“Part of being exceptionally large is that you still blame other things,” she says. “It takes a while for you to come to that honest realization that, yeah, you’re fat. You need to do something about it. It’s truly affecting your life and you need to fix it. No one will fix it for you.”
The problem? “I knew I had to move forward but had no idea how to do it. You know how you can get stuck in a too-much-information-and-don’t-know-where-to-start kind of thing? That was me.”
She shopped around for a while, followed some fitness folks on the internet, and finally signed up with trainer Adam Bornstein for Born Fitness online coaching in May of 2012. All was well. She was ready. Now she had the coach she needed. Then, as she describes it, things “went sideways” three months later.
She was diagnosed with breast cancer.
“One of the worst emails I sent I had to send to Adam because I’d finally made it to the point where I wanted to fix my life and now I had this on my plate,” she says. “But Adam sent me the best response anyone could’ve sent,”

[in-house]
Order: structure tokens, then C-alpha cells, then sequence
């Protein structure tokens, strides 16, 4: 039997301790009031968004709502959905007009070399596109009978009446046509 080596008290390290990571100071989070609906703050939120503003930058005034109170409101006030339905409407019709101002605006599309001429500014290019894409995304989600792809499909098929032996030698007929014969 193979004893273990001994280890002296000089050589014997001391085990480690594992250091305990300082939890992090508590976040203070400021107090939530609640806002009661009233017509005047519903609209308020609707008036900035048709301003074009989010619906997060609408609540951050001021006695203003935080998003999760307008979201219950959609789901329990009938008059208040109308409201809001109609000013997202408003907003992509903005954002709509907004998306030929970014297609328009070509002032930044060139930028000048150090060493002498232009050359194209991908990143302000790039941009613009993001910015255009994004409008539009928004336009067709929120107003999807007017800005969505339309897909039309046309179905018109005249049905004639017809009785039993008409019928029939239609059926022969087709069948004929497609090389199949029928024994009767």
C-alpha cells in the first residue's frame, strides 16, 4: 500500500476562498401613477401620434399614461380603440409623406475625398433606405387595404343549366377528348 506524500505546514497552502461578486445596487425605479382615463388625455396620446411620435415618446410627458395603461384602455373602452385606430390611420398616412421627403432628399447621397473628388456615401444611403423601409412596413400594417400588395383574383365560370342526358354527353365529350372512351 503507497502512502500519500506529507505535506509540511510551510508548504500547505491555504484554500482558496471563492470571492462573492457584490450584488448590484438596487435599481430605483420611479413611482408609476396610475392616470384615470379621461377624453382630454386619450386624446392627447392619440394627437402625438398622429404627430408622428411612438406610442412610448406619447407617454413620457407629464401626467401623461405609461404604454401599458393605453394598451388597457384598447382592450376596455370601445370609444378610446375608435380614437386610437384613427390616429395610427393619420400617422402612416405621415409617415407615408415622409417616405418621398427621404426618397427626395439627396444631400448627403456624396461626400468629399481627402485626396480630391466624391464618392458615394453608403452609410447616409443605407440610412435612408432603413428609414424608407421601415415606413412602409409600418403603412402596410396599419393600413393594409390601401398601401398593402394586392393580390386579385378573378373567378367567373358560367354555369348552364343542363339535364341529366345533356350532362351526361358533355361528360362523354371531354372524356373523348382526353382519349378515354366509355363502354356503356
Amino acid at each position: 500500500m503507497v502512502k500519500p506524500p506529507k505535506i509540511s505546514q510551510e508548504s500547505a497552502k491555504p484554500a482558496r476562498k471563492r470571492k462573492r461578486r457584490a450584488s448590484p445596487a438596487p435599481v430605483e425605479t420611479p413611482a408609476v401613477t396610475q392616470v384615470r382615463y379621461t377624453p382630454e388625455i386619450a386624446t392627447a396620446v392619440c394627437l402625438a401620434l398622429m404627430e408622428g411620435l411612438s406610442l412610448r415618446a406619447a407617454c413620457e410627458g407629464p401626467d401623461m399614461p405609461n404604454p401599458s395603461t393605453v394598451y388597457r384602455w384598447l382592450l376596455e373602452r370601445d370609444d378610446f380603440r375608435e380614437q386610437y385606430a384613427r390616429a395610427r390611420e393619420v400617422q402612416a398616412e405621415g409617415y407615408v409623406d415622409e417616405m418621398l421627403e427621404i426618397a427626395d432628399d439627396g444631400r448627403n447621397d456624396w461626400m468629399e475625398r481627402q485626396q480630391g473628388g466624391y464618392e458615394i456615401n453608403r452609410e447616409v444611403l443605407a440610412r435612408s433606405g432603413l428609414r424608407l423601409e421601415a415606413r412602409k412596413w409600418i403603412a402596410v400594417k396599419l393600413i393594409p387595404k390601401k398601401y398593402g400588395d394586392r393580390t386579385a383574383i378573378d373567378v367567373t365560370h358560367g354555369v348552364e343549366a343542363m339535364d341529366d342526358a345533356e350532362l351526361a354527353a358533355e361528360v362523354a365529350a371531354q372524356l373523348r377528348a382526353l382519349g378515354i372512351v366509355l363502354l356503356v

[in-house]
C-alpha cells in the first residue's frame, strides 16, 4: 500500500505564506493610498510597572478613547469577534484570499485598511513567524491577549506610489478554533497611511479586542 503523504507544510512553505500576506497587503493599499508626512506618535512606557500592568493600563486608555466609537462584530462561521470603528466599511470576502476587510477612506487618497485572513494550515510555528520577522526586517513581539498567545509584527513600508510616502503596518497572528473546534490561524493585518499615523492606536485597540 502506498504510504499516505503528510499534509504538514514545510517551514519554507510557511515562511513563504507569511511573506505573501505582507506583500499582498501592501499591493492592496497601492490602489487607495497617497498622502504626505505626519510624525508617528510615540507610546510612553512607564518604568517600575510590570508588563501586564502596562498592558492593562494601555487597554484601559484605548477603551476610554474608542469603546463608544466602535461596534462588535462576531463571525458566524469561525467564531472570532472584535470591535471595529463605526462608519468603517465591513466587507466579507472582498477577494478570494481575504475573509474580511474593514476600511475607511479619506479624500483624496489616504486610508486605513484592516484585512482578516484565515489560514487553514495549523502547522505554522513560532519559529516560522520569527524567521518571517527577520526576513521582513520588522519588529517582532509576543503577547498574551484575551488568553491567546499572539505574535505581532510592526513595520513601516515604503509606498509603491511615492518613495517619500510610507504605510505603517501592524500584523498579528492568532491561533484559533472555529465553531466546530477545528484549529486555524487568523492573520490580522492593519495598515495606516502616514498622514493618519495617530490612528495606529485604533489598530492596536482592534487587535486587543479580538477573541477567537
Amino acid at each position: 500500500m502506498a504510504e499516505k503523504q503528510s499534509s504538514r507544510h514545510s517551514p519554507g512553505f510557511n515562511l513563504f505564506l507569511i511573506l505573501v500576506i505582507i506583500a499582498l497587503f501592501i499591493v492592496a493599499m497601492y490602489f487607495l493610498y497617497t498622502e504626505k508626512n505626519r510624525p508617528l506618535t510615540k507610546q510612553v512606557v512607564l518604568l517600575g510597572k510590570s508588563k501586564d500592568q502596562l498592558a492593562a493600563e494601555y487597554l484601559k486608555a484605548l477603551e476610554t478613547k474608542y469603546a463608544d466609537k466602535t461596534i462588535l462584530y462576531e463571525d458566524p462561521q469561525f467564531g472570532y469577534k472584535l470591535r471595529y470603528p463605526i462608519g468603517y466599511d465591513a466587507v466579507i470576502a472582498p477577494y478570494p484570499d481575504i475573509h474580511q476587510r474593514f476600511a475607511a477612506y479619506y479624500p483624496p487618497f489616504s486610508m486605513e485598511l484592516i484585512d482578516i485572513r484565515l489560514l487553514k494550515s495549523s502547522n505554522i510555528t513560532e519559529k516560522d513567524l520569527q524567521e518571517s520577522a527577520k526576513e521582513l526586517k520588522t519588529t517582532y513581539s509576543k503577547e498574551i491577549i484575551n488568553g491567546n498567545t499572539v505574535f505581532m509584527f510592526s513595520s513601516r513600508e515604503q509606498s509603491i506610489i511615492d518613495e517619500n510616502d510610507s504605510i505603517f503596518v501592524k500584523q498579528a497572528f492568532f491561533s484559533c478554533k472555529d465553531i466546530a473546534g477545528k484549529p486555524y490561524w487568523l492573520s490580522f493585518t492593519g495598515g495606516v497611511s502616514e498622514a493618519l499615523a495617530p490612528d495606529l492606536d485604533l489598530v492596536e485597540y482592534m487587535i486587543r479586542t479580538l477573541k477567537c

Today we get stronger.
The Only Choice: Live
Mary Beth and Adam decided to work together through all her treatment. You rarely hear of people who exercise through chemotherapy, but Eckersley was resolute.
“I decided I’d face breast cancer with the best possible attack plan I could and be as positive as possible. I did small workouts. For some people they might not even qualify as workouts. But if you have a port in your chest and are doing chemo for a year, it’s a workout.”
At the gym, she would warm up on a spin bike. The first time she tried it, she lasted 10 minutes. Eventually she worked her way up to an hour and a half. When the really hardcore chemo started, a friend would stand beside her so she wouldn’t fall off the bike.
She found a rhythm with treatment, which repeated 3-week cycles. Week one: Your body is inundated with drugs. Week two: Your body gets rid of the drugs (“You can’t do anything that week,” she says). Week three: You heal, then start over. Her workouts ran the same cycle.